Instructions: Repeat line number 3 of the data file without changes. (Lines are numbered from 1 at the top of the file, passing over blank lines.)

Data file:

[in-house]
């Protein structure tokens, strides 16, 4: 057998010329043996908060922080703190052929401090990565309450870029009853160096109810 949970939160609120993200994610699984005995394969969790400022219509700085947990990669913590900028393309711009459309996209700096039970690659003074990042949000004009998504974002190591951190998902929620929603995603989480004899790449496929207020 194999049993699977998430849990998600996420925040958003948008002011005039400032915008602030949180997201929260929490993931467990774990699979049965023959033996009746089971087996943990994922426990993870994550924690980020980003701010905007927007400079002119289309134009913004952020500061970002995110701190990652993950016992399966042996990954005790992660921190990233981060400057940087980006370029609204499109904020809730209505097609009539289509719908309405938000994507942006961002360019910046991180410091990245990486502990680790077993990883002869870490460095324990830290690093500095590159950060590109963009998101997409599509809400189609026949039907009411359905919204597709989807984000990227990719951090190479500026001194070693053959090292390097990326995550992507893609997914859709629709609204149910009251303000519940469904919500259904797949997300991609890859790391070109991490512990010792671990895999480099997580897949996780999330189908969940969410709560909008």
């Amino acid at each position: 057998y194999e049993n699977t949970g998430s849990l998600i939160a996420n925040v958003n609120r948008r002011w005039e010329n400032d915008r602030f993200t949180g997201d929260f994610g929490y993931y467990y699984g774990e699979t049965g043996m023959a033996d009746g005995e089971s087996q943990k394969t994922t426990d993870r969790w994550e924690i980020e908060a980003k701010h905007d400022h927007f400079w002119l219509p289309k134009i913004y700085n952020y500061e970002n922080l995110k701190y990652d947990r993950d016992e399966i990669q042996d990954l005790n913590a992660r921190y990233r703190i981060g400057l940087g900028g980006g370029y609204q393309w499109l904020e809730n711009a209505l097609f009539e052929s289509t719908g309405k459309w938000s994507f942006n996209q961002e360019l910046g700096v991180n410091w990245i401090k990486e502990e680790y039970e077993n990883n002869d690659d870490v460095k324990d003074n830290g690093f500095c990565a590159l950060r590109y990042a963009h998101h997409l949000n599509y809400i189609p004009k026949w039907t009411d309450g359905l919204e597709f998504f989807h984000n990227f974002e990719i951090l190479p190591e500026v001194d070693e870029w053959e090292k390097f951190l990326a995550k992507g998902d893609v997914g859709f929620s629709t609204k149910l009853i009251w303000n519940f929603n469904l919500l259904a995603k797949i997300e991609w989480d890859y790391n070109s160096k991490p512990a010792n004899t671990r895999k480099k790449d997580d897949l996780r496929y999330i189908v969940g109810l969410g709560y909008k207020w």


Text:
């Amino acid at each position: 057998y194999e049993n699977t949970g998430s849990l998600i939160a996420n925040v958003n609120r948008r002011w005039e010329n400032d915008r602030f993200t949180g997201d929260f994610g929490y993931y467990y699984g774990e699979t049965g043996m023959a033996d009746g005995e089971s087996q943990k394969t994922t426990d993870r969790w994550e924690i980020e908060a980003k701010h905007d400022h927007f400079w002119l219509p289309k134009i913004y700085n952020y500061e970002n922080l995110k701190y990652d947990r993950d016992e399966i990669q042996d990954l005790n913590a992660r921190y990233r703190i981060g400057l940087g900028g980006g370029y609204q393309w499109l904020e809730n711009a209505l097609f009539e052929s289509t719908g309405k459309w938000s994507f942006n996209q961002e360019l910046g700096v991180n410091w990245i401090k990486e502990e680790y039970e077993n990883n002869d690659d870490v460095k324990d003074n830290g690093f500095c990565a590159l950060r590109y990042a963009h998101h997409l949000n599509y809400i189609p004009k026949w039907t009411d309450g359905l919204e597709f998504f989807h984000n990227f974002e990719i951090l190479p190591e500026v001194d070693e870029w053959e090292k390097f951190l990326a995550k992507g998902d893609v997914g859709f929620s629709t609204k149910l009853i009251w303000n519940f929603n469904l919500l259904a995603k797949i997300e991609w989480d890859y790391n070109s160096k991490p512990a010792n004899t671990r895999k480099k790449d997580d897949l996780r496929y999330i189908v969940g109810l969410g709560y909008k207020w």